### Abstract

Despite the importance of the polar coordinate system (PCS) to students' study of mathematics and science, there is a limited body of research that explores students' ways of thinking about the PCS. Research on students' construction of the PCS is especially sparse. In this article, we highlight several issues that arose spontaneously during a teaching experiment that explored students' construction of the PCS. We illustrate how students' angle measure meanings influenced their construction of the PCS. We also discuss how the students' ways of thinking about the Cartesian coordinate system (CCS) became problematic as they transitioned to the PCS. Collectively, we highlight that students' ways of thinking about coordinate systems evolve when students reason within and across multiple coordinate systems.

Original language | English |
---|---|

Pages (from-to) | 135-149 |

Number of pages | 15 |

Journal | Journal of Mathematical Behavior |

Volume | 36 |

DOIs | |

State | Published - 1 Dec 2014 |

### Fingerprint

### Keywords

- Coordinate systems
- Polar coordinates
- Pre-service secondary teachers
- Quantitative reasoning
- Teaching experiment

### Cite this

*Journal of Mathematical Behavior*,

*36*, 135-149. https://doi.org/10.1016/j.jmathb.2014.10.001

}

*Journal of Mathematical Behavior*, vol. 36, pp. 135-149. https://doi.org/10.1016/j.jmathb.2014.10.001

**Complexities in students' construction of the polar coordinate system.** / Moore, Kevin C.; Paoletti, Teo; Musgrave, Stacy.

Research output: Contribution to journal › Article › Research › peer-review

TY - JOUR

T1 - Complexities in students' construction of the polar coordinate system

AU - Moore, Kevin C.

AU - Paoletti, Teo

AU - Musgrave, Stacy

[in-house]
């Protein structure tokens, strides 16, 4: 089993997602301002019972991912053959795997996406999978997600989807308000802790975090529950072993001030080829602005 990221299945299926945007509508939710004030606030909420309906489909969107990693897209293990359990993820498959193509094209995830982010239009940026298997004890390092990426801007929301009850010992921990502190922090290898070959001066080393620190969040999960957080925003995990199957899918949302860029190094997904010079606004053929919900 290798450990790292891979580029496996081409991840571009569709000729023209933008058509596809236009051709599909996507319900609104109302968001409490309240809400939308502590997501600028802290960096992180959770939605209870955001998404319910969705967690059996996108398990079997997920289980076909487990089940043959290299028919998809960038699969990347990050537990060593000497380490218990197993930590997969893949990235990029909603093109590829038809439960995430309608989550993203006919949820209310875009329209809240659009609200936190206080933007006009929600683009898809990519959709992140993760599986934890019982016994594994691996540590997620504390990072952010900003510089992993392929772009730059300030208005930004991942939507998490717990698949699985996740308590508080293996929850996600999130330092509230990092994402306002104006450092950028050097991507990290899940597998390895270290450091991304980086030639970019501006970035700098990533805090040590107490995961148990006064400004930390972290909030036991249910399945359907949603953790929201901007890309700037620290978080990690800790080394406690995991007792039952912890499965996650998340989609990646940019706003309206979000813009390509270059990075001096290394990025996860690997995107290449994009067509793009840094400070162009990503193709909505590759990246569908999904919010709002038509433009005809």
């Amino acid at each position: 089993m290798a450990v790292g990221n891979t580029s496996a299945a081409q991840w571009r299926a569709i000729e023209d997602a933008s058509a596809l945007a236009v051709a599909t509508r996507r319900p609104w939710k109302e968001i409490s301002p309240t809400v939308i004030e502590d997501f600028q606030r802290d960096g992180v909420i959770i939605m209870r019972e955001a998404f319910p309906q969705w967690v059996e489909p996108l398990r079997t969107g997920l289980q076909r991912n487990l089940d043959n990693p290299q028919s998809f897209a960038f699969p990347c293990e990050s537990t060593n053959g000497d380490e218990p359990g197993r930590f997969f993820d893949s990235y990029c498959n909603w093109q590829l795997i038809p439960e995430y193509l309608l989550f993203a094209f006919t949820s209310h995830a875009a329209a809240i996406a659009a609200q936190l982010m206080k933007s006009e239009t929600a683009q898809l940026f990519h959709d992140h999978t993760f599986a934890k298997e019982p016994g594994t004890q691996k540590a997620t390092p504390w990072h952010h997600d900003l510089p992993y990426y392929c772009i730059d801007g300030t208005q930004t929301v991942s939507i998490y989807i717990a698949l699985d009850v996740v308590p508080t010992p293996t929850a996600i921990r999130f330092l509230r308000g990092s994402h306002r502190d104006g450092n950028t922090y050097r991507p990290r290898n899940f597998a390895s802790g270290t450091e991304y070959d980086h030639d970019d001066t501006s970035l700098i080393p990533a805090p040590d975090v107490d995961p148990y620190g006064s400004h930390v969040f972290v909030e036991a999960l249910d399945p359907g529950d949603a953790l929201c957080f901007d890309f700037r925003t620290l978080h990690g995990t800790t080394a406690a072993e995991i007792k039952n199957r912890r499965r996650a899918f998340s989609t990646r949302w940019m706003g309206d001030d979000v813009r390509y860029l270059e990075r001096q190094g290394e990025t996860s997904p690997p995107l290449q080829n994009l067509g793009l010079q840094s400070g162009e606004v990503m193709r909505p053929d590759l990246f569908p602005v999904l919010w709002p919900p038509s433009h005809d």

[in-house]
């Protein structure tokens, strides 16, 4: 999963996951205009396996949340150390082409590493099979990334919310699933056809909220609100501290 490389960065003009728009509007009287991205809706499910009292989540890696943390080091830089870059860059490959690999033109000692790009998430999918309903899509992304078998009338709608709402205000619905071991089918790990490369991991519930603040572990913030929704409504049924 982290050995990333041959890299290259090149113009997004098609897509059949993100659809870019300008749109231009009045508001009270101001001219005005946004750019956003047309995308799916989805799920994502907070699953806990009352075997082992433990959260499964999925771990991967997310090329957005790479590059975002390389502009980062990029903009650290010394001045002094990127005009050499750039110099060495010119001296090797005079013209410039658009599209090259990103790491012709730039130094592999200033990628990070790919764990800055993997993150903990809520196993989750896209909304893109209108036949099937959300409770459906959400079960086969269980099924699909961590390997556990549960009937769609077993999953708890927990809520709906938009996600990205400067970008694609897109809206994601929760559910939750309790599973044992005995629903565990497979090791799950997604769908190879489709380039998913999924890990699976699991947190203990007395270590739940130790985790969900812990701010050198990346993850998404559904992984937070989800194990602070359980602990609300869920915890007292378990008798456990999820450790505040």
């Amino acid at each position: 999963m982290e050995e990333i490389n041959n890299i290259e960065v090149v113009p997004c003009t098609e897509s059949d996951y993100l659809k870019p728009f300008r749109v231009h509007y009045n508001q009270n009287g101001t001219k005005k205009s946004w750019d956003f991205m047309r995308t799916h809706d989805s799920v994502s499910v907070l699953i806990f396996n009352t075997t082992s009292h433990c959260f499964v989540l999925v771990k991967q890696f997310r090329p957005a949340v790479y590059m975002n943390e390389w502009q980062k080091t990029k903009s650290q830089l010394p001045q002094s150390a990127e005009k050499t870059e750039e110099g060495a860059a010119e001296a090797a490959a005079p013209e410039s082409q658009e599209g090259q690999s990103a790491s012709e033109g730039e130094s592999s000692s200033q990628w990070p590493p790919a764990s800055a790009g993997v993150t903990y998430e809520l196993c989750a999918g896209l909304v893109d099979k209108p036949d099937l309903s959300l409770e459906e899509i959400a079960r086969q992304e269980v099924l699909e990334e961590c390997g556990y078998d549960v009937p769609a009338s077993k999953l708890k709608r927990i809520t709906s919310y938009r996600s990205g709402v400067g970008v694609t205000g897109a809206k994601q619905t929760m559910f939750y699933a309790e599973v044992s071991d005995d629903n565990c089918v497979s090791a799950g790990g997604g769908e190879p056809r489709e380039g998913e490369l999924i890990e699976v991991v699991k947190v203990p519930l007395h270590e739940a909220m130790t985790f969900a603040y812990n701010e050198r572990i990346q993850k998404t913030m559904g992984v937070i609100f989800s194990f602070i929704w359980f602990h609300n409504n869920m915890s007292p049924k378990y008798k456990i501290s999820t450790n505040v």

PY - 2014/12/1

Y1 - 2014/12/1

N2 - Despite the importance of the polar coordinate system (PCS) to students' study of mathematics and science, there is a limited body of research that explores students' ways of thinking about the PCS. Research on students' construction of the PCS is especially sparse. In this article, we highlight several issues that arose spontaneously during a teaching experiment that explored students' construction of the PCS. We illustrate how students' angle measure meanings influenced their construction of the PCS. We also discuss how the students' ways of thinking about the Cartesian coordinate system (CCS) became problematic as they transitioned to the PCS. Collectively, we highlight that students' ways of thinking about coordinate systems evolve when students reason within and across multiple coordinate systems.

AB - Despite the importance of the polar coordinate system (PCS) to students' study of mathematics and science, there is a limited body of research that explores students' ways of thinking about the PCS. Research on students' construction of the PCS is especially sparse. In this article, we highlight several issues that arose spontaneously during a teaching experiment that explored students' construction of the PCS. We illustrate how students' angle measure meanings influenced their construction of the PCS. We also discuss how the students' ways of thinking about the Cartesian coordinate system (CCS) became problematic as they transitioned to the PCS. Collectively, we highlight that students' ways of thinking about coordinate systems evolve when students reason within and across multiple coordinate systems.

KW - Coordinate systems

KW - Polar coordinates

KW - Pre-service secondary teachers

KW - Quantitative reasoning

KW - Teaching experiment

UR - http://www.scopus.com/inward/record.url?scp=84909598096&partnerID=8YFLogxK

U2 - 10.1016/j.jmathb.2014.10.001

DO - 10.1016/j.jmathb.2014.10.001

M3 - Article

VL - 36

SP - 135

EP - 149

JO - Journal of Mathematical Behavior

JF - Journal of Mathematical Behavior

SN - 0732-3123

ER -